As we enter a new decade, a new year, I’m pondering what we will be focusing on during this new year. The words from our brochure, our ‘mission’ or ‘identity’ statement come to mind: “sharing the faith of our fathers in the words of our children.” What does this really mean?
For some, this would mean keeping the same things happening year after year. Would not that most likely align with “the faith of our fathers,” to simply do the same things over and over? If it these events, these ways of doing things conveyed the faith of Christ to our forebears, would those same things happening also not convey that faith to our children?
For some, the focus would be on “the words of our children.” To speak in a common vernacular that embodies all that our children know and understand would be the manner in which we ought to teach them, in the words they understand from today’s world. Programming would look different than it might have been twenty or ten or even five years ago. The visuals and the music would sound differently than that which we heard in the past.
There must be, I think, a melding, a bridging of what has been and what is in order to come into what will be.
We are on the precipice of a new age…in fact, I think our world has been broaching this unknown “next” for a decade or so. The rise of nationalism, the rise of justice workers, the angst that sits between our political parties, the anger that comes from being dismissed and feeling unheard by another, the spiritual schism between compassion and corporate indifference…these call us as God’s Church, as people of Christ, to look away from the world and live into the commandment to love God, love ourselves, and love our neighbor fueled by a passion that comes from the faith we have learned throughout our lives. “Faith is the assurance of things hoped for and the conviction of things not seen” (Heb 11:1) and yet even in today’s world, we want to hear that God is doing X, Y, and Z so that we can offer proof and cling to a legalism of faith that says when I do X, then God will do Y. This is not the faith of the settlers to the Smoky Valley. They took on a venture that had no certainty of outcome. You and I get to embrace that same uncertainty as we face a daunting budget for our congregation, as we look to God for guidance on how to go about outreach to the community by sharing what we have with those we do not know. You and I get to live into the uncertainty of God’s preferred future for us even as we rely on the faith we have been taught by those who came before us, teaching and modelling and living their faith in the best manner possible.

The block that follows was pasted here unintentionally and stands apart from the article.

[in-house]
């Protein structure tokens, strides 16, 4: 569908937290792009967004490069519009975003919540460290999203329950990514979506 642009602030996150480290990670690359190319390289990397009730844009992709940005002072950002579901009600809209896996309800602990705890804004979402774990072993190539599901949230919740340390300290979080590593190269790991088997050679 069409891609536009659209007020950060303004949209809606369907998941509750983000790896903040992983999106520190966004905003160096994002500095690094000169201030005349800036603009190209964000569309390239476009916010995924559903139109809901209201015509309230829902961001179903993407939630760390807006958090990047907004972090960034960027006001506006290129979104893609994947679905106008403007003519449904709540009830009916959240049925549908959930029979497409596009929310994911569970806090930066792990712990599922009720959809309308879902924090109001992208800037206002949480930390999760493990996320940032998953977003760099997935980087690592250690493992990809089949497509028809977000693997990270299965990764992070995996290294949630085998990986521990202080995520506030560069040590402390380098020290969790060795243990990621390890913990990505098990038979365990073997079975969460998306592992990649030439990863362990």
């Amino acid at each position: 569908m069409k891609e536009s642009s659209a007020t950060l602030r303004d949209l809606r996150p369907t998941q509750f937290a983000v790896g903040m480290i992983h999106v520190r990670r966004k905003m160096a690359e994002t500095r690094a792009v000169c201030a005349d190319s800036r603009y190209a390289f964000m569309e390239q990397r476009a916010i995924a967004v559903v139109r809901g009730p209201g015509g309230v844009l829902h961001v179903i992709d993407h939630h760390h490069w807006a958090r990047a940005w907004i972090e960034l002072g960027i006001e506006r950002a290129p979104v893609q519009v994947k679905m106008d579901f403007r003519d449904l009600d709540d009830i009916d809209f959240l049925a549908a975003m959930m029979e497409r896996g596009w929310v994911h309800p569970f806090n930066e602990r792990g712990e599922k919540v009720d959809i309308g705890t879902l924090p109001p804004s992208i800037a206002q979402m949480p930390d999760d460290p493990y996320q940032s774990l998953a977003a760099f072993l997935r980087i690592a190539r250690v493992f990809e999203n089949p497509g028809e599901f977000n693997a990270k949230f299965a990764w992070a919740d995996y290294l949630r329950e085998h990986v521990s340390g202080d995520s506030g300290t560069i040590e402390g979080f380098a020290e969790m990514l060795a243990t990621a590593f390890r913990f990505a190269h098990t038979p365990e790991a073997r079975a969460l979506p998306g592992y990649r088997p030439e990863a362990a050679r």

On the ski trip, I was really grateful to ride with my son, a mixed group of youths, and Ericka Lysell. Ericka has a very eclectic play list of songs that she listens to frequently. She can sing along with rappers and top 40 hits, she likes Elvis and Ice-T equally and sings with gusto. This is the way I envision our faith lives being lived and passed along…that we find the words and the music, the talents and gifts that are so varied that folks look at our lives and say, “wow! That is an eclectic group of folks at Messiah. I bet even I could fit in with them.” Our welcome to the world will not come through the events we offer, although those provide introductions and openings for people to participate. Our welcome to the world comes through our daily lives and the integrity and Christian focus we offer through every interaction we have with the world, in a language that can be understood by everyone…a language of love, of hope, of forgiveness, of humility and grace. It comes through rappers, through operatic arias, through humming and through the simple rhythms of life lived in faith.